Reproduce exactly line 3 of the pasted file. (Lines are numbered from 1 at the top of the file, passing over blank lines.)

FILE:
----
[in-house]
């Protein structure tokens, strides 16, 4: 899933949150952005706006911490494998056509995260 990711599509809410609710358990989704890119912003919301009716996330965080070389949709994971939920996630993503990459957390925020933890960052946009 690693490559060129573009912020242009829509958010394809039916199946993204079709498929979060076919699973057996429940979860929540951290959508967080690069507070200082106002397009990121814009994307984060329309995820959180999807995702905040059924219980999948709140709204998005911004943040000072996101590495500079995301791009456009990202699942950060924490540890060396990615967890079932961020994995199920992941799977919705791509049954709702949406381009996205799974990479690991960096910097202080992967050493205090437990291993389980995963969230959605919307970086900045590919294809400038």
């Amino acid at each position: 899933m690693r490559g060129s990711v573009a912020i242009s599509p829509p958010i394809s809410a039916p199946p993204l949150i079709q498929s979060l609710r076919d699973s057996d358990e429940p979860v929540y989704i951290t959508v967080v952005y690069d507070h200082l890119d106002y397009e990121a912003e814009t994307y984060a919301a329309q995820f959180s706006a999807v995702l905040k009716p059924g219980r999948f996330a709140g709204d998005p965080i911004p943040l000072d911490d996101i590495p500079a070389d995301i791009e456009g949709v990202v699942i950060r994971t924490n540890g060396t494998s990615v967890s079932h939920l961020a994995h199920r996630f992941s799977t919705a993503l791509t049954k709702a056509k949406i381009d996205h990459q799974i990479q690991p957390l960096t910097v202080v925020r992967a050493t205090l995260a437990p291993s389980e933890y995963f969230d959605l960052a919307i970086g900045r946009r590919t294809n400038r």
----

């Amino acid at each position: 899933m690693r490559g060129s990711v573009a912020i242009s599509p829509p958010i394809s809410a039916p199946p993204l949150i079709q498929s979060l609710r076919d699973s057996d358990e429940p979860v929540y989704i951290t959508v967080v952005y690069d507070h200082l890119d106002y397009e990121a912003e814009t994307y984060a919301a329309q995820f959180s706006a999807v995702l905040k009716p059924g219980r999948f996330a709140g709204d998005p965080i911004p943040l000072d911490d996101i590495p500079a070389d995301i791009e456009g949709v990202v699942i950060r994971t924490n540890g060396t494998s990615v967890s079932h939920l961020a994995h199920r996630f992941s799977t919705a993503l791509t049954k709702a056509k949406i381009d996205h990459q799974i990479q690991p957390l960096t910097v202080v925020r992967a050493t205090l995260a437990p291993s389980e933890y995963f969230d959605l960052a919307i970086g900045r946009r590919t294809n400038r």